Our shopping habits changed when my mother started her little food business in our kitchen providing meals for some ill older patients she cared for as a practical nurse. She made healthy ingredient substitutions so the dish tasted like the dish to which the patient was was accustomed. Eating well, they thrived. Doctors saw improvements in their health and began requesting that my mother make special foods for their other patients. My mother took an idea and her talent with food and changed our lives. 

"Good enough is not good enough for me," my mother said. "And if never learn anything else from me, learn that!"

My mother taught me what race was and what race was not.  

Be sure to read other conversations with my mother:

Wednesday, April 1, 2015

What Is Race? Part One: Conversations With My Mother

Is it ethnicity? 

Is it skin color?

Is it bloodline? 

Is it national origin

Is it family heritage? 

Is it a choice?

Italian Immigrants
Italian Immigrants

Race and racial classification became so blatant in the United States during the early 20th Century that dark-skinned Italians were classified as a different race from light-skinned Italians. 

Italian Immigrant Farmers, North Carolina
Italian immigrants with light skin were generally from northern Italy and were thought by American society to be and also thought themselves to be more closely associated racially to the French and Germans than to their dark-skinned southern Italian brethren. And there was a class difference between southern and northern Italians. 

"Are they white?" I asked my mother about the people who operated the corner store a little ways from where we lived when I was a little girl.

"They think they are," she said. "And they are trying to convince the rest of us that they are so the real white people won't treat them so bad."

"The real white people? Who are they?"

"The ones who have been here long enough to convince everybody that they are white."

"What? That's not true! My friends aren't trying to convince me they're white! They're my friends!"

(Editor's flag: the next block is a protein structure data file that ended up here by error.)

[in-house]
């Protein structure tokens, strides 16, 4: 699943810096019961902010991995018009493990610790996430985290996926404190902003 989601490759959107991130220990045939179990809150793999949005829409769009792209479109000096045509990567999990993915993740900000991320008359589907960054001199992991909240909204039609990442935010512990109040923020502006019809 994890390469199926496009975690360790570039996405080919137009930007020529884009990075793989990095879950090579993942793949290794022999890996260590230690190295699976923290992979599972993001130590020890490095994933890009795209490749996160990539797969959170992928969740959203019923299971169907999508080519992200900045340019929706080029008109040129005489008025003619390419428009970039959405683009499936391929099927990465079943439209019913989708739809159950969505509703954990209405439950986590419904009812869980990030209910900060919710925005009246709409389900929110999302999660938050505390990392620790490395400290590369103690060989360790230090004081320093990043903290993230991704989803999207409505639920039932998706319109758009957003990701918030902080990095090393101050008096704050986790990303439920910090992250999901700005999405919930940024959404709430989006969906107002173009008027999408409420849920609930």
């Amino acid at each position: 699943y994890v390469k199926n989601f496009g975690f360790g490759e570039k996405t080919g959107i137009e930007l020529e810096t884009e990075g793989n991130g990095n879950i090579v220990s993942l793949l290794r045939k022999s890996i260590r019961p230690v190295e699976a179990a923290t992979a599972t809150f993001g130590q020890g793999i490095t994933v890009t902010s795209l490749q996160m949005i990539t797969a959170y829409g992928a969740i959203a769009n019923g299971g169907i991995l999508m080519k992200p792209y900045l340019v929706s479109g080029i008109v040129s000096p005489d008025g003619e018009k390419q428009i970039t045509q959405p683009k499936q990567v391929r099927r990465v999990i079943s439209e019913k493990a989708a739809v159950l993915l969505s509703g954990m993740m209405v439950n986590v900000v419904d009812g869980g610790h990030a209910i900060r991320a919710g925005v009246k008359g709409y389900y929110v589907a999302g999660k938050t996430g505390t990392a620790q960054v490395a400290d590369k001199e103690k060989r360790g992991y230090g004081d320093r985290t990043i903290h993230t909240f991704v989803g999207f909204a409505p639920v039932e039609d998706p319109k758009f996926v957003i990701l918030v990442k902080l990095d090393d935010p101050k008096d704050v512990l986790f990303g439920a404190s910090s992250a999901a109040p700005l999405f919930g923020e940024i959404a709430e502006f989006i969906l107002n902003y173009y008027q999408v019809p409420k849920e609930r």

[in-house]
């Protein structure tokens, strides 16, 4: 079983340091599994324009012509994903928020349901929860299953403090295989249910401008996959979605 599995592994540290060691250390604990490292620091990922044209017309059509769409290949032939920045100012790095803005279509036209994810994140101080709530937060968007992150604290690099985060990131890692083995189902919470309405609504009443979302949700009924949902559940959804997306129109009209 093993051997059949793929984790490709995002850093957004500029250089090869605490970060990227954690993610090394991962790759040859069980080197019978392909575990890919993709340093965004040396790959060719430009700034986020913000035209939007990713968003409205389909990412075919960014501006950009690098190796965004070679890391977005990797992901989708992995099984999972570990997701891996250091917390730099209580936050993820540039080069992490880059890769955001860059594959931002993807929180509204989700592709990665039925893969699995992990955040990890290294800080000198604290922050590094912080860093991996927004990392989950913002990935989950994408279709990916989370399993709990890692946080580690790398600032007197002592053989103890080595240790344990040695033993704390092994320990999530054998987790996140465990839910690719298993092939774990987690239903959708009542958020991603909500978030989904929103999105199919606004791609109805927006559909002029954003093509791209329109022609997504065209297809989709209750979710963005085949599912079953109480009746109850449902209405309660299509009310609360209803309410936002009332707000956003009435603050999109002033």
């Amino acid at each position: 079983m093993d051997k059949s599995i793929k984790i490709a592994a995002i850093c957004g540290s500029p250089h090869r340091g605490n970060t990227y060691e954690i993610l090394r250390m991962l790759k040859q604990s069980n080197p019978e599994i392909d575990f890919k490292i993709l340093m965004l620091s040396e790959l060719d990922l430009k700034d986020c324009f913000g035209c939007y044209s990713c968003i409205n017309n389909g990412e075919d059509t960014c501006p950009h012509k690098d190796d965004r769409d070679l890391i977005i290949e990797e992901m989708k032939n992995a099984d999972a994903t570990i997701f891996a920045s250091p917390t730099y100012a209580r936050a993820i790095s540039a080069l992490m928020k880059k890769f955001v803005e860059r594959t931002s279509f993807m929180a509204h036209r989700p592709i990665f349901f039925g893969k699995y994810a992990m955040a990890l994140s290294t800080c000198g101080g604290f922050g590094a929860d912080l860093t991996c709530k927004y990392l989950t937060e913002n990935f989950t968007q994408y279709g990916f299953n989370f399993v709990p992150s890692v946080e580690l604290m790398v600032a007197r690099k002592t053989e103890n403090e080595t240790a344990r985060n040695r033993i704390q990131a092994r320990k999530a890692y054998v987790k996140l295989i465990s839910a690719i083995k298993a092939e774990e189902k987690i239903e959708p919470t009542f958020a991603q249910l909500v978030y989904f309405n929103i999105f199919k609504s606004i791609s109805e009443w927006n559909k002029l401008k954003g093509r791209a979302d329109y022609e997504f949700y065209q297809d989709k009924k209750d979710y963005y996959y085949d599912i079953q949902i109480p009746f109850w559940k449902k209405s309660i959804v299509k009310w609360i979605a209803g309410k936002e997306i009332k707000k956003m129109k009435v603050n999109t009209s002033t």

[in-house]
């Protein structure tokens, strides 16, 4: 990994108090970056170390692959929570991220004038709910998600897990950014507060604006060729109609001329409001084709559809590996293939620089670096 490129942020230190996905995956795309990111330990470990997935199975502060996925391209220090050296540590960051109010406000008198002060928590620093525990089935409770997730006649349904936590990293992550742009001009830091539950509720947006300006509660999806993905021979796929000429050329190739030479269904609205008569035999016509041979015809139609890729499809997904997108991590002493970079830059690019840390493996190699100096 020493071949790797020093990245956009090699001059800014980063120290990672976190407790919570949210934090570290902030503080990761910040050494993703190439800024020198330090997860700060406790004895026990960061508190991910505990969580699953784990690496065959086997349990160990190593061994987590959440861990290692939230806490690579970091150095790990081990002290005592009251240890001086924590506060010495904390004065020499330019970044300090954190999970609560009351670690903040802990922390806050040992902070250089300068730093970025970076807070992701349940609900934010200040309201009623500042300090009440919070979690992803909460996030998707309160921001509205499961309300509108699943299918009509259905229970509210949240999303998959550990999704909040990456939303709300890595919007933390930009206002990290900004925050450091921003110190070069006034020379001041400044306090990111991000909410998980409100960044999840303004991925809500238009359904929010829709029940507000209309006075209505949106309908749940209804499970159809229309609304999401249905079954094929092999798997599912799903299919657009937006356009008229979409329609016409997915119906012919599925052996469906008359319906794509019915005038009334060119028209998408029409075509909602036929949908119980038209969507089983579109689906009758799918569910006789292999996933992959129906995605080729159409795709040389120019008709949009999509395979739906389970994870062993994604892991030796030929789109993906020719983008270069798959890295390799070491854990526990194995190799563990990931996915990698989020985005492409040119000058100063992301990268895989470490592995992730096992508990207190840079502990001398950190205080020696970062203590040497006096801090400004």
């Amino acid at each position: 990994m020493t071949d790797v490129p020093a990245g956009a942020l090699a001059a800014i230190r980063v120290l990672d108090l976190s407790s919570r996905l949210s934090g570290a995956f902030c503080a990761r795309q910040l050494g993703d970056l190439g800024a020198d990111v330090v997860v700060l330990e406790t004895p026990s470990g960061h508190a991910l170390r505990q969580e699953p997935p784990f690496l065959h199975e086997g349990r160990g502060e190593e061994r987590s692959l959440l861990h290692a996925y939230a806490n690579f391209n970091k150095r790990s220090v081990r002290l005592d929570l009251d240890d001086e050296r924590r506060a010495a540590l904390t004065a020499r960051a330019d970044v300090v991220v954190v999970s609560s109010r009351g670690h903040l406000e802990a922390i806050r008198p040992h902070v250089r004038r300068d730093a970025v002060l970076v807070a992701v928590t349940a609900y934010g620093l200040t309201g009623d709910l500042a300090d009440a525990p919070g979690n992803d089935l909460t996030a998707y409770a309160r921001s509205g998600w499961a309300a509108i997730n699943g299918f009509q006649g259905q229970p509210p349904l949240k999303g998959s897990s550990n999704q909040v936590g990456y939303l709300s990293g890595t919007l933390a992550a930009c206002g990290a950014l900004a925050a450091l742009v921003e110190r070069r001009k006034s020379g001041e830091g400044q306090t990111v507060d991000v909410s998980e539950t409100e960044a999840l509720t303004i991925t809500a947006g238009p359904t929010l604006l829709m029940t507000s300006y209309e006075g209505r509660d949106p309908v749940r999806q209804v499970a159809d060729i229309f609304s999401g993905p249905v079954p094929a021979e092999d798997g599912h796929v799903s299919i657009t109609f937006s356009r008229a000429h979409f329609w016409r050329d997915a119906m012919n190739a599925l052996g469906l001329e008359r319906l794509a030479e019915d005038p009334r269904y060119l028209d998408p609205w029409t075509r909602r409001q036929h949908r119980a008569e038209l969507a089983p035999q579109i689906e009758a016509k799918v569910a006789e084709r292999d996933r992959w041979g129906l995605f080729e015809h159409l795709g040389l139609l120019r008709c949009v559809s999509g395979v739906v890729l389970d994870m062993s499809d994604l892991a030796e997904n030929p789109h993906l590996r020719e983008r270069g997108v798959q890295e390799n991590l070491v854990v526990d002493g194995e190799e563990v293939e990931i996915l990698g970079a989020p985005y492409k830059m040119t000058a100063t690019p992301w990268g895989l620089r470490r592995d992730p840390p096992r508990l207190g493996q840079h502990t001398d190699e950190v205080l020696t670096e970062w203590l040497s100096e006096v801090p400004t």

"Do they go to school with you?"

Italian Immigrant Farmers, 1910

"Have you every been inside their house, other than to use the telephone?"


"Well, then," she said. "They are not your friends! And they do not treat you like a friend! They treat you the same way rich people where they come from treated them before they left that place!"

The difference in the way people were treated back then and still today was based not only on the to tone of their complexion, but on economic class and high rates of poverty among some Southern Italians, hence, their reason for wholesale immigration to America in the first place.

"Once those people are here, they clamber for their children to reach the upper class," she said. "And they are not going to let your little black tail get in their way!"

Browns Mills, New Jersey, U.S.A. September 1910

Notes: "Victoria Borsa, 1223 Catherine St., Philadelphia. 

4 year old berry picker. Brother 7 years old. While I was 

photographing them, the mother was 

impatiently urging them to "pick, pick." 

Photo: Lewis Wickes Hine. Digital ID: 00062.Contributed by: 
Courtesy of the Library of Congress
The southerners came to American as a poor class looking for opportunity. Northern Italians were generally coming with money. So, the class difference that began with color was punctuated with a dollar bill. In order to earn passage to America, many Southern Italians who came with few financial resources were forced to indenture themselves and their families directly from Italy to work on plantations, landing them in the Mississippi Delta and other parts of the Deep South, arriving in the after slaves had been emancipated. 

This was a time when farm laborers were scarce with African Americans abandoning plantations for freedom in the cities. Many people have no knowledge of the history of Italians in Mississippi

Rochester Eldridge Bog, Massachusetts

September 1911

Notes: "Abbe, said 10 yeas old who picks